Posts Tagged ‘Electronic’

16.2 Megapixel Cyber-shot DSC-HX100V Digital Camera by Sony [Review]

November 2, 2011 Leave a comment

With 30x optical zoom, incredible low light performance, full 1080x60p HD movie capabilities, and innovative features like, hi-speed linear auto focus, 3D image capabilities, and backlight correction to catch even the smallest details in high contrast shots, the Sony DSC-HX100V will renew your passion for photography. The DSC-HX100V features a 16.2 megapixel Exmor R CMOS image sensor that brings out the full resolving power of the camera’s Carl Zeiss Vario-Sonar lens to deliver extremely fast speed, high resolution, and stunning low-light sensitivity with improved image clarity and drastically reduced grain. In addition, the combined Exmor R CMOS sensor and BIONZ image processor delivers extremely fast 10fps, Anti Motion Blur, Hand-held Twilight and 1080i movie modes… Read Detail Review About This Camera


First Human Infected Himself With a Computer Virus (Human-Electronic Interface with RFID)

May 27, 2010 Leave a comment

The University of Reading’s Dr. Mark Gasson has an unusual distinction: he’s the first human to become infected with a computer virus. After corrupting a small electronic chip with the malware, the British scientist inserted the device into his hand and was able to pass on the virus to external systems.

The chip itself uses a technology called RFID to send information back and forth. It allows Dr. Gasson to gain access through security doors and activate his cell phone — all of which still sounds odd and futuristic enough though the technology has been used for applications as mundane as paying for drinks in upscale nightclubs already for years.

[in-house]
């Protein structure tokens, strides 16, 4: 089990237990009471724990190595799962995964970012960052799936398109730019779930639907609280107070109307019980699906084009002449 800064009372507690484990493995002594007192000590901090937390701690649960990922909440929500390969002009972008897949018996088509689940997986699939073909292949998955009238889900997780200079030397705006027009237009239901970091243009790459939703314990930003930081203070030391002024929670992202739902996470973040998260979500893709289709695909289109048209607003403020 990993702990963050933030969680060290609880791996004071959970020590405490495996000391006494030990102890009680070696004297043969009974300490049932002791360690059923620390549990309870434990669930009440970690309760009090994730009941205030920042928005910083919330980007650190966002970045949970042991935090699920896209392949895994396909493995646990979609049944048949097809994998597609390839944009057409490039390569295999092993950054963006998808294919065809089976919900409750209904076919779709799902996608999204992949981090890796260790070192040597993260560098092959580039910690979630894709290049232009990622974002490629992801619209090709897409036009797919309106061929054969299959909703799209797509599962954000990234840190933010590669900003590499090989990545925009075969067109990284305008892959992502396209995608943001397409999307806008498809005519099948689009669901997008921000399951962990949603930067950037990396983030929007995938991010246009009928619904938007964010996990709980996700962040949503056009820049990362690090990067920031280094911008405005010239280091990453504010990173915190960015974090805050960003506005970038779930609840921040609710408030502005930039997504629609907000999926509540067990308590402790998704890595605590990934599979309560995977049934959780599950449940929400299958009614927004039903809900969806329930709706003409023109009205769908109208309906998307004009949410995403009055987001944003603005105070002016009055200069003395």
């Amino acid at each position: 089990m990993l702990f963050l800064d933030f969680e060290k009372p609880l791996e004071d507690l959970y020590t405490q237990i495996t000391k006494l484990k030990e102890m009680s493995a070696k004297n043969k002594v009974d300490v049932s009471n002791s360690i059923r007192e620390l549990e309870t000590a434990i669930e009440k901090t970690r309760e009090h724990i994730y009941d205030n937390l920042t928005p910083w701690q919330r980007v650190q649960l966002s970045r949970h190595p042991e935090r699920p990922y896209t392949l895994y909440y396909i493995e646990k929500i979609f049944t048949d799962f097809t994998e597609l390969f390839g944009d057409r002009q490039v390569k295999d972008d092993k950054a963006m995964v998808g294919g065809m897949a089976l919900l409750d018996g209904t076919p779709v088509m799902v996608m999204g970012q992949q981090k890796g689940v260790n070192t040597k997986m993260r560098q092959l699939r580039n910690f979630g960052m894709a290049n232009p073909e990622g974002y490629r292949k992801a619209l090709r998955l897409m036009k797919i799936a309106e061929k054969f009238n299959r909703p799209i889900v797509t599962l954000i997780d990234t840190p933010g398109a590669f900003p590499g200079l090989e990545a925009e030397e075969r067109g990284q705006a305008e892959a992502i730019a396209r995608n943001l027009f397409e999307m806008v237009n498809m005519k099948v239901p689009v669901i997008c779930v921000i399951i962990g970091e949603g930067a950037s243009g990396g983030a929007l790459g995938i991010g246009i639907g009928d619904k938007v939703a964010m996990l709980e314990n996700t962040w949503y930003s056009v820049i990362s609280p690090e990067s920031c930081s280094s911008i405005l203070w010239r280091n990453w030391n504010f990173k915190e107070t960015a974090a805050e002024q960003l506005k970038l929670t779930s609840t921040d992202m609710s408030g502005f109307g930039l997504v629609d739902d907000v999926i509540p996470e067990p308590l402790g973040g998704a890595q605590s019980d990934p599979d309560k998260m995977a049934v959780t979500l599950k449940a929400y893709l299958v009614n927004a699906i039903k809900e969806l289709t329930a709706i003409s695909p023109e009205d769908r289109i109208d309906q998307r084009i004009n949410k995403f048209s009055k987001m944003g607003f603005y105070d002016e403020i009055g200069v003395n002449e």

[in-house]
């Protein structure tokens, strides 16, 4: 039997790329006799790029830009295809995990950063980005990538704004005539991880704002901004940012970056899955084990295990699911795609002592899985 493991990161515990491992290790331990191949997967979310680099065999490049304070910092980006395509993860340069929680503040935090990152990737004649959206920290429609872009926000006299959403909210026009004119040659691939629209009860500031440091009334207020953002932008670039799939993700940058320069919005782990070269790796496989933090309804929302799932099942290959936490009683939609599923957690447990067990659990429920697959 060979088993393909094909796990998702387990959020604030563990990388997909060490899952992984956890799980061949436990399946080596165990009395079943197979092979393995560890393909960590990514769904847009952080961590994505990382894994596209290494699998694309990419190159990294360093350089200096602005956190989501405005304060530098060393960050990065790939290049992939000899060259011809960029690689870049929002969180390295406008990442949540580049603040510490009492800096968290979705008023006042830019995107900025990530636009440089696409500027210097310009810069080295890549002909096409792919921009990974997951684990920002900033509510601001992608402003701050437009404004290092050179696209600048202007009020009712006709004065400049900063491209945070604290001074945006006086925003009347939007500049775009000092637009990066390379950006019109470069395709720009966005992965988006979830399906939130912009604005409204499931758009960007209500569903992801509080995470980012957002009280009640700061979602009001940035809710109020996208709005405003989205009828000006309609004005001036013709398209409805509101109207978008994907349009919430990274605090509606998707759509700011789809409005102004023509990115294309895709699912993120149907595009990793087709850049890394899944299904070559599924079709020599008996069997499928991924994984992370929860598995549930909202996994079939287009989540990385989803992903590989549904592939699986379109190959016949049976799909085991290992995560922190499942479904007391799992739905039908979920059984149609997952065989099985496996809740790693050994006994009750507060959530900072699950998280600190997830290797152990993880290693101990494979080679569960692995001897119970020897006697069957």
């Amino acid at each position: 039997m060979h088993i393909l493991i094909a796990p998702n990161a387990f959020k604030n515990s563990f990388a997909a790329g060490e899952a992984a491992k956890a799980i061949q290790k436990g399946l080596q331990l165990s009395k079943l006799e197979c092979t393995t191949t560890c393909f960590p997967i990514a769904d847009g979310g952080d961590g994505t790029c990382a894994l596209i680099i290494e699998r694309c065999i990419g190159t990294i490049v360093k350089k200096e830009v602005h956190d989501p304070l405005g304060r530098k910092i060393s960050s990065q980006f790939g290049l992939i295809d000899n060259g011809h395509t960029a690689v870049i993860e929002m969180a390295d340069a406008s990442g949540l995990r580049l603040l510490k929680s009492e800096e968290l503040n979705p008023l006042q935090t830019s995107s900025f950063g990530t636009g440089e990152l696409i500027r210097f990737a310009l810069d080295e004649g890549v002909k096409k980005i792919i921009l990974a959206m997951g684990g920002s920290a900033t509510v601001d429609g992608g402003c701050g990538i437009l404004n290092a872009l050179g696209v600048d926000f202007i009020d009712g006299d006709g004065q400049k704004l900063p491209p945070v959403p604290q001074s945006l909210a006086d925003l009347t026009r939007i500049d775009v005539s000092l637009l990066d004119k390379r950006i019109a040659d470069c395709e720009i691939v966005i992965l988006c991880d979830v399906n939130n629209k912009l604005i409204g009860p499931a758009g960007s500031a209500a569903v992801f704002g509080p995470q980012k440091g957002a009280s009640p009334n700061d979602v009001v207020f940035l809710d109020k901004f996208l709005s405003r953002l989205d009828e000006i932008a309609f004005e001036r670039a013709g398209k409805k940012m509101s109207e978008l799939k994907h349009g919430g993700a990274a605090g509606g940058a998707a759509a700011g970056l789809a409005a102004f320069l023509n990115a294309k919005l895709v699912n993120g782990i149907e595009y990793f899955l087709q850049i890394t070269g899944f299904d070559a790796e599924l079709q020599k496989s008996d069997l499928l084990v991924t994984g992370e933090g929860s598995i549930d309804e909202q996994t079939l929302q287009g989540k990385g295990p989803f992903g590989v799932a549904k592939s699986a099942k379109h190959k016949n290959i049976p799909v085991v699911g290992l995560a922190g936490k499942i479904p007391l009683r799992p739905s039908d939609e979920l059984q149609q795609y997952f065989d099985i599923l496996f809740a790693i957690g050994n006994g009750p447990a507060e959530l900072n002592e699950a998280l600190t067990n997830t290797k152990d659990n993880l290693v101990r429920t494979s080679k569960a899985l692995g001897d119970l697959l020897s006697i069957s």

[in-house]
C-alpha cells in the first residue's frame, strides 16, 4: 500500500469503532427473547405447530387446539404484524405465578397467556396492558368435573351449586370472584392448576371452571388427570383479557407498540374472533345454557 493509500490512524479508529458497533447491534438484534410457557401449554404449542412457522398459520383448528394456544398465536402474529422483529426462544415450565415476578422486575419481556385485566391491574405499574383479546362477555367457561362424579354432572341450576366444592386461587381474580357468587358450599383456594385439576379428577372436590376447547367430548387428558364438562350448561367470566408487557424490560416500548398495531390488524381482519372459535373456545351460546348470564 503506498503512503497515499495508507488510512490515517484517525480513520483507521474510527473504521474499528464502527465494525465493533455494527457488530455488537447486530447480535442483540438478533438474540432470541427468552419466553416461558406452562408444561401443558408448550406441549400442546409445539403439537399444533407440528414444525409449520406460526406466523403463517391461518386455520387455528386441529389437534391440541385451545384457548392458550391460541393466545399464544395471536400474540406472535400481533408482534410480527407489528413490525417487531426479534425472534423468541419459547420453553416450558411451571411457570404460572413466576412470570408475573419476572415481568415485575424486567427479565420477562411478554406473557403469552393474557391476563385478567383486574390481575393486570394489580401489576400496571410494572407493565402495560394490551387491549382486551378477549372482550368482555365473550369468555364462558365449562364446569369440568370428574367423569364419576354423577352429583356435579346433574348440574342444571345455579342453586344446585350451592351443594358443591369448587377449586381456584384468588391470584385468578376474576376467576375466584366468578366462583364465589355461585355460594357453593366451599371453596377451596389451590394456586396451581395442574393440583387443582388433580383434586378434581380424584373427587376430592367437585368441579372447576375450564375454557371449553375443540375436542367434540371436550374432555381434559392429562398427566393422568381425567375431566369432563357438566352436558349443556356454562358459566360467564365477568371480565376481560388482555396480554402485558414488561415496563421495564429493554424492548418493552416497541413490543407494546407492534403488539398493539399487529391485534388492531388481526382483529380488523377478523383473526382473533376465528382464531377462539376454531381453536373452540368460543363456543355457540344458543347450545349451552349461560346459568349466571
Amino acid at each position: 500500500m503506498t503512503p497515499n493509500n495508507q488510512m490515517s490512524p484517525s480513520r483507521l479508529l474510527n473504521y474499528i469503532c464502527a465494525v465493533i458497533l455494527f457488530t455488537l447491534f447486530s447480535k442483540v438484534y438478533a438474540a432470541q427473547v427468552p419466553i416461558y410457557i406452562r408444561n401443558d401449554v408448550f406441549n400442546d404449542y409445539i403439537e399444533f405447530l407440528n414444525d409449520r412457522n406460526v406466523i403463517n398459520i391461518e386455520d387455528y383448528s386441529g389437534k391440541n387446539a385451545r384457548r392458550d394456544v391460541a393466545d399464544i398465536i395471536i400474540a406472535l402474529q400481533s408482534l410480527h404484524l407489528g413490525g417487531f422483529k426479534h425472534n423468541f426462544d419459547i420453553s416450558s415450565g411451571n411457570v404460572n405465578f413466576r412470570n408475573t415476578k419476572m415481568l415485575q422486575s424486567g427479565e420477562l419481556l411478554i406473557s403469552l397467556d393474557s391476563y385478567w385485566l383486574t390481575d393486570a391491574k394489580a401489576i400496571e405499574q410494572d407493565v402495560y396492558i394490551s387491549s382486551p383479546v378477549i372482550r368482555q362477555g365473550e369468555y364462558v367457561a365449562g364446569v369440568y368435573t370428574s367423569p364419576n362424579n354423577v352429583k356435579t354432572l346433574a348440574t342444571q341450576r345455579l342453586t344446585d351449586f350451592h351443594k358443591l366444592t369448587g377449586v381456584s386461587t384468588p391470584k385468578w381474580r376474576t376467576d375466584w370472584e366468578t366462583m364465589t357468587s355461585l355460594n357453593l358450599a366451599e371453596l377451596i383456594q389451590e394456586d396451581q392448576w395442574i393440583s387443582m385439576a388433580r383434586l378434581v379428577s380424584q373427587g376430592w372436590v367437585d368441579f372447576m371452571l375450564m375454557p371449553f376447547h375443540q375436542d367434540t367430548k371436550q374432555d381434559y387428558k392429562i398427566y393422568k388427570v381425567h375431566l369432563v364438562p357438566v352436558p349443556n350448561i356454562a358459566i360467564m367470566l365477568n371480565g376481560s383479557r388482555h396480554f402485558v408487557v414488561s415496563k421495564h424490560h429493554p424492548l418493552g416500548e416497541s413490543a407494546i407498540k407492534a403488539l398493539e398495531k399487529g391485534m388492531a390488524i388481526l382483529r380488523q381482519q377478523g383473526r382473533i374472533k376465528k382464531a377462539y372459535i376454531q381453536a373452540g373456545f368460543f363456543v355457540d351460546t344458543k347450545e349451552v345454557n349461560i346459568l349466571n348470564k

The whole concept is admittedly a bit of a stunt, but it does address some of the issues we will start to face as implantable electronics become more prevalent and mainstream. When you’re talking about putting a chip inside your body, “blue screen of death” takes on a whole new meaning, as do the potential consequences of hacking and malicious security breaches.

Dr. Gasson himself admits the self-infection is mostly “proof of principle” but warns about the implications of implantable electronics particularly in the realm of medical devices. The fear that hackers could go after your pacemaker isn’t exactly new either, but the risks remain and grow perhaps even more severe as medical implant technology becomes ever more sophisticated.

Check out the Video From BBC and let us know what you think of Dr. Gasson’s “infection”: fear-mongering or important warning as we move ever closer to the age of mainstream cybernetics?

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